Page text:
Please don't end up in the situation so many carers are left in. A parent saying "You can have it all when I die" only for residential care to gobble it all up.
Be sure to take specialist advice - our Carers UK helpline is wonderful - sooner, rather than later, to protect your own position, before it's too late.
Thanks everyone for your very welcome tips & hints. I will be reading the link Melly1 posted as I have downloaded the PDF. I've got a lot of catching up to do it looks. :?:
Successful caring long term involves a balance between the needs of the carer and the caree.
Especially when someone is elderly and infirm, they will always say they want a relative to care for them, not an "outsider" because they know the relative and change is very difficult.
So you, as the carer, have to decide what you are comfortable with, balancing mum's own needs with your own needs. It's really important that you have some "me" time each week to belong to a club, group, or something sociable, because one day mum won't be here any more and you will need the support of friends to help build a new life. Sad, but true. I was always going to do this but never quite managed it very well. Now I'm paying the price.
If you don't want to do the dirty laundry, cleaning, housework etc. as well as looking after mum, that's fine, mum must pay for this. You can't do it all.
Here on the forum, we often mention the difference between needs and wants. My mum wanted me to take out all her kitchen units before the new flooring was laid. Me, running a business, with a disabled son and two knee replacements. I had neither the time nor the inclination. It was MY decision about what I did with MY time. The only power mum had over me was the power I let her have. I didn't let her have any power over me on this one!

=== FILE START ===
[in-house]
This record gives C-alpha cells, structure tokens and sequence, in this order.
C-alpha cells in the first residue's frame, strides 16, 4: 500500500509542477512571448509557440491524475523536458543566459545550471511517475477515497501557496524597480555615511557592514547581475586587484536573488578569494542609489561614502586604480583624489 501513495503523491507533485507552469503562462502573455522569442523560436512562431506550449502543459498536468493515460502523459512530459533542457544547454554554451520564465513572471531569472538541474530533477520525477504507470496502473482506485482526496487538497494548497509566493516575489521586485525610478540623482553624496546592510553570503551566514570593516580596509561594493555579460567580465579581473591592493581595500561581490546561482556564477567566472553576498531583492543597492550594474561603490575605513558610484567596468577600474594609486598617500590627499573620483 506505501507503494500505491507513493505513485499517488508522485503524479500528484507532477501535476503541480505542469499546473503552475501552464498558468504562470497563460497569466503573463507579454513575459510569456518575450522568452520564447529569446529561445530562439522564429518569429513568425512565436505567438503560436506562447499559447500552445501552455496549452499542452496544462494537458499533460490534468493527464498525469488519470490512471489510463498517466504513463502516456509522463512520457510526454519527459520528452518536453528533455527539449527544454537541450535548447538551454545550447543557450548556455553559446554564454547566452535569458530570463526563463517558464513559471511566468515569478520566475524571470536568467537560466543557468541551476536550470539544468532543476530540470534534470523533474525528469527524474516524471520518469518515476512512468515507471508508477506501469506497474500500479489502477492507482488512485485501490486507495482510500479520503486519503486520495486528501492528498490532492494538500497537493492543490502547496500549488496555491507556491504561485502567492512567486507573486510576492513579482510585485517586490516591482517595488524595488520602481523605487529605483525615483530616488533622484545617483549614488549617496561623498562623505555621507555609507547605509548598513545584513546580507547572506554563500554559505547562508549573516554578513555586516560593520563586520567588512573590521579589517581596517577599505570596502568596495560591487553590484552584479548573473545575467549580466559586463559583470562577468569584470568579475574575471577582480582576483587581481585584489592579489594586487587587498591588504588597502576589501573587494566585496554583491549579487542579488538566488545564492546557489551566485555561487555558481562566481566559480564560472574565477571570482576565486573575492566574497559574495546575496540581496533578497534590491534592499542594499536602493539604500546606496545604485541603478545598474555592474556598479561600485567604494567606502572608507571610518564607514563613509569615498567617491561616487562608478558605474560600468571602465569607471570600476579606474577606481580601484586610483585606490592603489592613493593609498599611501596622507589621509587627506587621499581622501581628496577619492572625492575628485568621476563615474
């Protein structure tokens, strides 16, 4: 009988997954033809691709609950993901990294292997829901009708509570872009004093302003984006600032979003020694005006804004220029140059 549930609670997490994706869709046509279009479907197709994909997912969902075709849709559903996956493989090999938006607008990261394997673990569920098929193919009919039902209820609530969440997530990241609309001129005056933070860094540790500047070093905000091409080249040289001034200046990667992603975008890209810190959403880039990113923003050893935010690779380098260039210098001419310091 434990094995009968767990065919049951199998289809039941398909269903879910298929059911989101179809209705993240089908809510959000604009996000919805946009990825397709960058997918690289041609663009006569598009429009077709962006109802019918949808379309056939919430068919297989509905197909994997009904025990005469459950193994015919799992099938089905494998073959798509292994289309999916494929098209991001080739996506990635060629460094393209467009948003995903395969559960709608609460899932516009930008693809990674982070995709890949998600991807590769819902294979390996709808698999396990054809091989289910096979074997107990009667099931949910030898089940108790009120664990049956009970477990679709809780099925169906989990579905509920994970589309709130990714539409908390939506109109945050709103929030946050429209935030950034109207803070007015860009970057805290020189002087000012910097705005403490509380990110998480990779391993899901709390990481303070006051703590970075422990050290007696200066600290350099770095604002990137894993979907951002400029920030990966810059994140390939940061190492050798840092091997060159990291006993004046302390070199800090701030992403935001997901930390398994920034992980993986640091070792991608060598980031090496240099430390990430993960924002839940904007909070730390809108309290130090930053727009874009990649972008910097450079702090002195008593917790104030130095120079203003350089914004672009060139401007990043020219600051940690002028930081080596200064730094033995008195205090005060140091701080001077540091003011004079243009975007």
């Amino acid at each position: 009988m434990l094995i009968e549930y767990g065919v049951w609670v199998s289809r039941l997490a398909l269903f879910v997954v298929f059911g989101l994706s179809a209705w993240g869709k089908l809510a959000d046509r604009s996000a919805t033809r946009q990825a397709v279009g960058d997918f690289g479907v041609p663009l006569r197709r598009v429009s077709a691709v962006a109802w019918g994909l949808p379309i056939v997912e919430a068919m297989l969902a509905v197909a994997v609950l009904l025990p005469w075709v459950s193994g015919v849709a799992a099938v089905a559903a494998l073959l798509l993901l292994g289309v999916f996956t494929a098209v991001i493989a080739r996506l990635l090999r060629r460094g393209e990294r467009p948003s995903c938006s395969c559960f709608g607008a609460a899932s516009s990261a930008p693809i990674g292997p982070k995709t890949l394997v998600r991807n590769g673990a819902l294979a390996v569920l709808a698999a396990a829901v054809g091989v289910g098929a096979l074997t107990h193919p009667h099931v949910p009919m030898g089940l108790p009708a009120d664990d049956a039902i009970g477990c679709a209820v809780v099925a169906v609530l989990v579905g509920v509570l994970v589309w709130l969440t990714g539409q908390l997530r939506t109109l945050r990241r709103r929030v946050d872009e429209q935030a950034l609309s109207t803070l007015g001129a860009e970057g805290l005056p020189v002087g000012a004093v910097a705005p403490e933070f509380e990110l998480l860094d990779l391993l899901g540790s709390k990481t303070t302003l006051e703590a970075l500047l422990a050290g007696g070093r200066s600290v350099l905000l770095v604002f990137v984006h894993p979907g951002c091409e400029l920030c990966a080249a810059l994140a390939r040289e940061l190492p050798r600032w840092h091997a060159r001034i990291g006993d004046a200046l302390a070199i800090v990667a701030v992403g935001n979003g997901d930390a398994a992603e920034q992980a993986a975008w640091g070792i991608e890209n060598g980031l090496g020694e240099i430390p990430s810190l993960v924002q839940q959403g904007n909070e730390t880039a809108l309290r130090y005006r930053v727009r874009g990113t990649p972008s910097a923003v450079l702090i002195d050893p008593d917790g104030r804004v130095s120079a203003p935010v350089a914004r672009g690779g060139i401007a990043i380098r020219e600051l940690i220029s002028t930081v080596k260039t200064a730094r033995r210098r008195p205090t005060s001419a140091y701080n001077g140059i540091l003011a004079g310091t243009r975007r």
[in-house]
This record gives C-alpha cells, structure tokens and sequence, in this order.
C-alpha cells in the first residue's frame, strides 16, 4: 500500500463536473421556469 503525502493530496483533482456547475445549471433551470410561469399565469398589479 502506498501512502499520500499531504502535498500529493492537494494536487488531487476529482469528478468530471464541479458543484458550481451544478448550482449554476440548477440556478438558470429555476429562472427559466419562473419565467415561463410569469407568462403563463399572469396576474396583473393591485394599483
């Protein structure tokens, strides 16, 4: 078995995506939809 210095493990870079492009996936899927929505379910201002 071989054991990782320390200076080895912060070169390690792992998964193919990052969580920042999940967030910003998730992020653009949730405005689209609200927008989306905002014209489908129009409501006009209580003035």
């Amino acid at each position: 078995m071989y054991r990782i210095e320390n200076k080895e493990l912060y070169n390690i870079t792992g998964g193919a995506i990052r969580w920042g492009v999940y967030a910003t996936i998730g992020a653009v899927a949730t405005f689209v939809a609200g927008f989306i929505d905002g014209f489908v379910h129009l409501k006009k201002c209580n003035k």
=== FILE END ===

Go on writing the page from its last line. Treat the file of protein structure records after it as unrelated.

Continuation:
Very pertinent points bowlingbun as I have had both of my knees replaced as well. We have a cleaner once a week at the moment, but, apart from that I do everything else. It is getting to be a strain on my already dodgy health.
David,
In the last 20 years I have supported, and lost, all four of our parents, all living close to us, looking back I made many mistakes.
From all this I've learned that our parents always loved us, but as they get older they just assume because we are so much younger than them, we can do for them anything they can't do themselves.
The fact that we are now pensioners ourselves just isn't really appreciated, they just don't somehow understand the implications of this. The day I after I was discharged from hospital I was summoned over to mum's, 6 miles away, because her carers had accidentally locked the inner front door so couldn't get in. Husband had to drive me over with the spare key, when I went into mum's bedroom to say hello, I said "I've got to sit down". "What's the matter dear?" asked mum. I lifted my T shirt and showed her my fresh 12" wound/scar across my abdomen!!!
So you will have to gradually introduce more help, she will never willingly agree to it without a struggle. It may be easiest to employ a carer as a "domestic" doing the basic cleaning etc. ("as I need to care for you a bit more mum, I've employed someone to take over some of my jobs in the house") then just don't cancel the "cleaner", but while she is there pop out for a walk, to buy some milk, whatever excuse you like, and gradually increase the periods you are away for.
Streamlining the house, getting rid of whatever isn't really needed, will also help. Flatten the flower beds so the lawn is easier to mow, and get a gardener in. (A gardener is an allowable expense). I had to do this when my knees were bad, just wish I'd done it years ago.
Thanks for your reply bowlingbun. I can see every point you've made and will have to start introducing some of it into my life.